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Updated by ASEC International on Feb 16, 2014
Headline for Unconventional Movie Campaigns
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Unconventional Movie Campaigns

Over the past several years, movie campaigns have gone beyond the usual trailers, posters and websites, branching out into social media, guerilla marketing and other experimental tactics.

The Dark Knight

The 2008 Batman film The Dark Knight featured a mock website for fictional politician Harvey Dent. Then they let the Joker "hack" it, vandalizing images of Dent and showing the first images of the Joker on the internet before the film's release. Finally, they released the still-active, Joker-focused site Why So Serious?. Later, they hijacked Comic-Con, asking fans to go on a "scavenger hunt" for a teaser clip and another never-before-seen image of the Joker. The full campaign can be found at

Why we love it: This campaign started the viral film campaign trend that let to some other brilliant film campaigns, including District 9 and The Devil's Due.

The Muppets

This super-cute and clever 2011 spoof of The Girl With the Dragon Tattoo trailer advertised Disney's The Muppets movie.

Why we love it: Like we said, it's super-cute and clever, playing on a popular movie trailer for adults to advertise for a kids' movie.

District 9

From Flavor Wire: If you lived in a big city and were waiting for a bus in 2009, chances are you came across the above poster campaign for the Peter Jackson produced District 9. The film about an extraterrestrial race forced into slums while trying to live amongst humans on earth got its messages of xenophobia and segregation across loud and clear with their widespread campaign (that also included various stickers and other posters/signs). Viral websites and blogs — one run by aliens complaining about the government’s relocation efforts — also popped up.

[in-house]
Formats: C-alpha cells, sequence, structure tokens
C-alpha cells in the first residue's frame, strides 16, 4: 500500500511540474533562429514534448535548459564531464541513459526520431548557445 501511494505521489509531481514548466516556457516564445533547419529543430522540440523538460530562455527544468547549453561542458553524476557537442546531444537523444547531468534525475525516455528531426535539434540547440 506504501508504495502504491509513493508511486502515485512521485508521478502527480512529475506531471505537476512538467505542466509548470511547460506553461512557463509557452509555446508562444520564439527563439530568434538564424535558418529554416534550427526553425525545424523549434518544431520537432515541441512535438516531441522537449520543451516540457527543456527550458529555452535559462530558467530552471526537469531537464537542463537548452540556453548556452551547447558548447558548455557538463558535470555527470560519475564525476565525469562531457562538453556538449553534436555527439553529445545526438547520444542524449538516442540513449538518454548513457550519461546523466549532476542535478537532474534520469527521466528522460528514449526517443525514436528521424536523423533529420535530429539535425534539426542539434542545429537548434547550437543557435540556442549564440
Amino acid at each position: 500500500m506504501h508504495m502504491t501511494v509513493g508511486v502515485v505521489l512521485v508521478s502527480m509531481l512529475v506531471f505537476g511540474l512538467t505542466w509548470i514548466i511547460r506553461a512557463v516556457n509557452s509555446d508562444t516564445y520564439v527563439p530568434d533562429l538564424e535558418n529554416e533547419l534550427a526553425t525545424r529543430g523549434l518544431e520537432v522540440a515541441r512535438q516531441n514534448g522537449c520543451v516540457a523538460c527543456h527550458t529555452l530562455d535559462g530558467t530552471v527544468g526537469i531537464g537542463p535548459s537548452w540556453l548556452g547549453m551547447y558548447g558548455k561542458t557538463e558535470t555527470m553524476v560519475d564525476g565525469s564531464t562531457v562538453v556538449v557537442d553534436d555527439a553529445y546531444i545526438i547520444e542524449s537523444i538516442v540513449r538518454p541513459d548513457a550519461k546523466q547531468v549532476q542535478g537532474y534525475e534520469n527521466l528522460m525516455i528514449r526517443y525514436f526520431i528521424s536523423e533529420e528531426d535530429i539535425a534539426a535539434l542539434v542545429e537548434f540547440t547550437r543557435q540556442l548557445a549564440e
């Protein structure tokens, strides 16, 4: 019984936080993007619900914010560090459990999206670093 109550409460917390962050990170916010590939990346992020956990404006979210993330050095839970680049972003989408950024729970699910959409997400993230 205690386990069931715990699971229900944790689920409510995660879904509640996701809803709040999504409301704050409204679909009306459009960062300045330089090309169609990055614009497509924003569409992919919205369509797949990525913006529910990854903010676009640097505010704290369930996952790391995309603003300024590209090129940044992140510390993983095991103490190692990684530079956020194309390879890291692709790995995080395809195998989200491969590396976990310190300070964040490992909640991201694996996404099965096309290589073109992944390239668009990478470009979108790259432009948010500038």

Why we love it: This campaign went well beyond the typical film trailer, challenging future film marketing to move advertising off the screen and into the real world in powerful, unexpected ways.




MGM and Screen Gems film studios hired Thinkmodo to create a promotional video for their remake of the Stephen King classic Carrie. Set in a real coffee shop with a mix of actors and real customers, the video depicts an argument between a man and a young woman over spilled coffee that goes terribly wrong—the man is thrown against the brick wall behind him and raised several feet into the air, tables scatter across the floor, and books tumble from the shelves, all seemingly caused by the young woman’s nascent psychic powers.

Why we love it: It brilliantly and effectively mixed guerilla tactics (the live prank) with viral internet marketing that created a lot of buzz.

The Wolverine

The Vine trailer for The Wolverine movie was the first of its kind, shortening a trailer to just six seconds long.

Why we love it: Vine films are a challenging medium that, like Twitter with words, requires clarity and succinctness to work. This trailer did a great job of summing up the plot of the movie without giving too much away.

The LEGO Movie

To tip fans off to the UK release of The LEGO Movie, Warner Bros. spoofed several popular British commercials.

Why we love it: Like The Muppets, it's an ad campaign for a kids' movie that utilizes popular adult culture in clever ways, drawing both adults and children to movie theaters. It also shows that the advertisers took the time to get to know the local market--a great example for advertising of all genres.

The Blair Witch Project

From Masters in Marketing: The Blair Witch Project was released in 1999, and its entire strategy was to make people believe that the fictional documentary-style movie was actually a factual account. A website was created to present some of the “evidence” – thus backing up the all-too-real-seeming trailer – and police reports, in-depth back story, legends about the Blair Witch, photos and interviews were all circulated.

Why we love it: It was viral before viral really took off, and the first movie campaign of its kind to bring fiction into real life--or at least make it seem that way.

Sesame Street: Lord of the Crumbs (Lord of the Rings Parody)

Legend speaks of a dessert unimaginably sweet and delicious, and when it was destroyed all that remained was the dessert's powerful recipe. It remained in the hands of a monster named Gobble for a long time, but when it disappeared, all cookies on Monster Earth disappeared along with it.

Why we love it: This Lord of the Rings parody is downright hilarious for those who enjoy the books and movies. Take a look at Cookie Monster learning to make his precious cookies in the fires of Mount Crumb.